The microballs, according to the invention, present a limited burst effect compared to non spheroidal particles and allow in an aqueous physiological environment, an advantageous sustained release of active ingredient.
A Scanning Electron Microscopy study shows that the microball surface is homogeneous without non-microencapsulated active ingredient crystals.
The composition of the invention may be formulated for injection by syringe into subcutaneous cellular tissue or muscular tissue, by suspending the microballs in a liquid vehicle. Suitable liquid vehicles include water, normal sodium chloride solution and oils such as sesame oil, peanut oil and vegetable oil. Adjuvants may be added as necessary or desirable. These may include dispersing agents such as polysorbate 80, thickening agents such as carboxymethyl cellulose, preservatives such as chlorbutanol or methyl paraben or propyl paraben, and suspending agents such as aluminium monostearate. Other adjuvants such as benzyl alcohol can also be included.
The invention will be better understood from the description of the following examples.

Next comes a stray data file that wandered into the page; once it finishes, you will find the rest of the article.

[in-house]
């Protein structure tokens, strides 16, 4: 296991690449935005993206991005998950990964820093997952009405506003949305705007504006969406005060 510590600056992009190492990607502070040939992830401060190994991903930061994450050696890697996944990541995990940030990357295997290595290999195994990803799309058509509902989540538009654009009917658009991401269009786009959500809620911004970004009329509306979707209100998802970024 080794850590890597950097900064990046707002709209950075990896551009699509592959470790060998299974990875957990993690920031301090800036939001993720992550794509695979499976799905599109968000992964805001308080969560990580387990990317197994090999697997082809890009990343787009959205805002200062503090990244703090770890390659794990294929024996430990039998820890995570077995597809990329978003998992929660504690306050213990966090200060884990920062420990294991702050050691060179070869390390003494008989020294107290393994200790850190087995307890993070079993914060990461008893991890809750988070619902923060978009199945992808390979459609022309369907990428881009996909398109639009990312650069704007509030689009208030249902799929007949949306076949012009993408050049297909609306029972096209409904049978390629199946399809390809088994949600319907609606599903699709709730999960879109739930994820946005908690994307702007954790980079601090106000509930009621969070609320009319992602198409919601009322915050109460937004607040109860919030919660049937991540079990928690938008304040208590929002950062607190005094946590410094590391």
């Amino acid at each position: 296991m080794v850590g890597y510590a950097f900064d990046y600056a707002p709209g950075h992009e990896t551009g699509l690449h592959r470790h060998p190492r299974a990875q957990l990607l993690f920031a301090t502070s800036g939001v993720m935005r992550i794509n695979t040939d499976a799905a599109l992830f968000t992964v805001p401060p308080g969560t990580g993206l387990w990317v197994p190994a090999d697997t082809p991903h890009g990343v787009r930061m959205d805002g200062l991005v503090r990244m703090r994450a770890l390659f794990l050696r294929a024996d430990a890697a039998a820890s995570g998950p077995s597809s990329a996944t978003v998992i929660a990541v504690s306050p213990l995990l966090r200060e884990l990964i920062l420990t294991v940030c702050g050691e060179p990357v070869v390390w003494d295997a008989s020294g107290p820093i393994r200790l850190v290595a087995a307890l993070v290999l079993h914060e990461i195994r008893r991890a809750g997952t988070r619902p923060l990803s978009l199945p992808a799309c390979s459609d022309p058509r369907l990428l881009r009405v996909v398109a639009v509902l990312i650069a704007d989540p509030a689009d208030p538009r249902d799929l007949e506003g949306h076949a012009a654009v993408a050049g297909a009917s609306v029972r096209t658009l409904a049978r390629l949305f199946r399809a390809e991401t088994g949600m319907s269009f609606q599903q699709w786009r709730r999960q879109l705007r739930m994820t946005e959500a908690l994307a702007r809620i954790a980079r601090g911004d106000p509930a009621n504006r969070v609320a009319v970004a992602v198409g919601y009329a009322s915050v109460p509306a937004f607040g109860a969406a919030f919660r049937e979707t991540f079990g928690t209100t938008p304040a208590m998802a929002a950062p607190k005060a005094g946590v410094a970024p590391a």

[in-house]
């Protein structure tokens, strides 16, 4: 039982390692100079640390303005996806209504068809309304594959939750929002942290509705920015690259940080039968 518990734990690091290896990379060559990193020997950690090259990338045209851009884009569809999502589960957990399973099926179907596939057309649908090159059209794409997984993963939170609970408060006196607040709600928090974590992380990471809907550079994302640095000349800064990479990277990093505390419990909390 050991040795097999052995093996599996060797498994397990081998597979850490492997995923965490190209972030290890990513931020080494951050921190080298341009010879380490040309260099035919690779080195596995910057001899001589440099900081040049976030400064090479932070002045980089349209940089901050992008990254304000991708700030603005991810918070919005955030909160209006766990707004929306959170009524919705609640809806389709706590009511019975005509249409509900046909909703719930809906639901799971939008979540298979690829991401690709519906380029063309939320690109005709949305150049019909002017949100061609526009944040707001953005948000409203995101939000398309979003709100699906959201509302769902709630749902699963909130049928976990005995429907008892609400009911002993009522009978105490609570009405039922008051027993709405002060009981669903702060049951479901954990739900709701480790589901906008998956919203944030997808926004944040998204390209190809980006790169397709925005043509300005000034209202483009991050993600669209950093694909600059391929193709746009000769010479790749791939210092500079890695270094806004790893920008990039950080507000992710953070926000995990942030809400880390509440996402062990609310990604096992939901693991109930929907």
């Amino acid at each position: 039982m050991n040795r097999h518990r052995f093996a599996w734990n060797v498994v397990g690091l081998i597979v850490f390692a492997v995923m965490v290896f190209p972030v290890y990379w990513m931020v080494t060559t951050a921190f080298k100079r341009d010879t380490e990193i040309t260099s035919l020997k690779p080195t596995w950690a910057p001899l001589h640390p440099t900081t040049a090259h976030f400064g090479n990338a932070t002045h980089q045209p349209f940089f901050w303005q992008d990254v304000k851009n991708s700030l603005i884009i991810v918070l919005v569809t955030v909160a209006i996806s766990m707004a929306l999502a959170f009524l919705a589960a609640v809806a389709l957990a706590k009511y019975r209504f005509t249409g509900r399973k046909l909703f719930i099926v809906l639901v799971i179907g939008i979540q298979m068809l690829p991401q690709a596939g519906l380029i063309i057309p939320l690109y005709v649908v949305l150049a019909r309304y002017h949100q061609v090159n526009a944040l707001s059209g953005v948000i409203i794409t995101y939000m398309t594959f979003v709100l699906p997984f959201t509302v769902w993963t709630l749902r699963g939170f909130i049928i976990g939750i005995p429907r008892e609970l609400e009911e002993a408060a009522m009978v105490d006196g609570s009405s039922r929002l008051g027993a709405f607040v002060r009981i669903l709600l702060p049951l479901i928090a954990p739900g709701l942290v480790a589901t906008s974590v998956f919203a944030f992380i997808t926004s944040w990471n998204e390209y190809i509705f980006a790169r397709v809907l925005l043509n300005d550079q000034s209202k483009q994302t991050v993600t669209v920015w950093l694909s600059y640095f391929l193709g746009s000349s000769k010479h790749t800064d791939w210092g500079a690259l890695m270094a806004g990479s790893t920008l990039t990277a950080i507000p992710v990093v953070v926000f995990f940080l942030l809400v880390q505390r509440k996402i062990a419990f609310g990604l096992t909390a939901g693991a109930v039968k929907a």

In this example and also in examples 2 to 4 and 7 to 13, a poly (lactide-co-glycolide) was used with the following characteristics:
polymer inherent viscosity range in chloroform (0.1% w/v) : 0.1-5.0 dl/g
proportion of lactide (D,L or L) : 50 to 100 %
proportion of glycolide: 0 to 50 %
average molecular weight range
Mw: 1000 to 200 000
Mn: 100 to 100 000
polydispersity value range P: 2 to 10
Poly (D,L lactide-co-glycolide) 50/50 [η inh 0.4 dl/g in chloroform (0.1 % w/v); Tg : 40° C. by DSC (differential scanning calorimetry)]. 10 g was ground and mixed with 250 mg of D-Trp6 LHRH Acetate. The mixture was melted at 75° C. Tablets were ground. Resulting particles 0.5 to 200 microns in size were suspended in a carboxymethyl cellulose Na gel (10% w/w in pure water).
Controlled heating (20° C., 80° C., 20° C.) allows a progressive melting of the particles which become microcapsules of PLGA 50/50 containing a hormone analog.
Poly (D,L lactide-co-glycolide) 50/50 [η inh: 0.8 dl/g in chloroform; Tg: 44° C. by DSC] 10 g was similarly used with 1 g of D-Trp6 LHRH Acetate.
Poly (D, L lactide-co-glycolide) 50/50 [η inh: 0.4 dl/g in chloroform; Tg: 40° C. by DSC] 10 g was similarly used with 250 mg of D-Trp6 LHRH Pamoate.
Poly (D,L lactide-co-glycolide) 50/50 [η inh : 0.8 dl/g in chloroform; Tg: 44° C. by DSC] 10 g was similarly used with 1 g of D-Trp6 LHRH Pamoate.
Poly-L-Lactide [η inh:1.2 dl/g in chloroform; Tg=60° C. by DSC] 10 g was similarly used with 1.8 g of Somatuline Acetate. Melting temperature is a little higher:85° C.
Poly-L-Lactide [η inh:1.2 dl/g in chloroform; Tg:60° C. by DSC] 10 g was similarly used with 1.8 g of Somatuline Pamoate.
Poly (D,L lactide-co-glycolide) 75/25 [η inh: 1.03 dl/g in chloroform Tg: 55° C. by DSC] 10 g was similarly used with 1 g of D-Trp6 LHRH Acetate. Melting temperature is 82° C.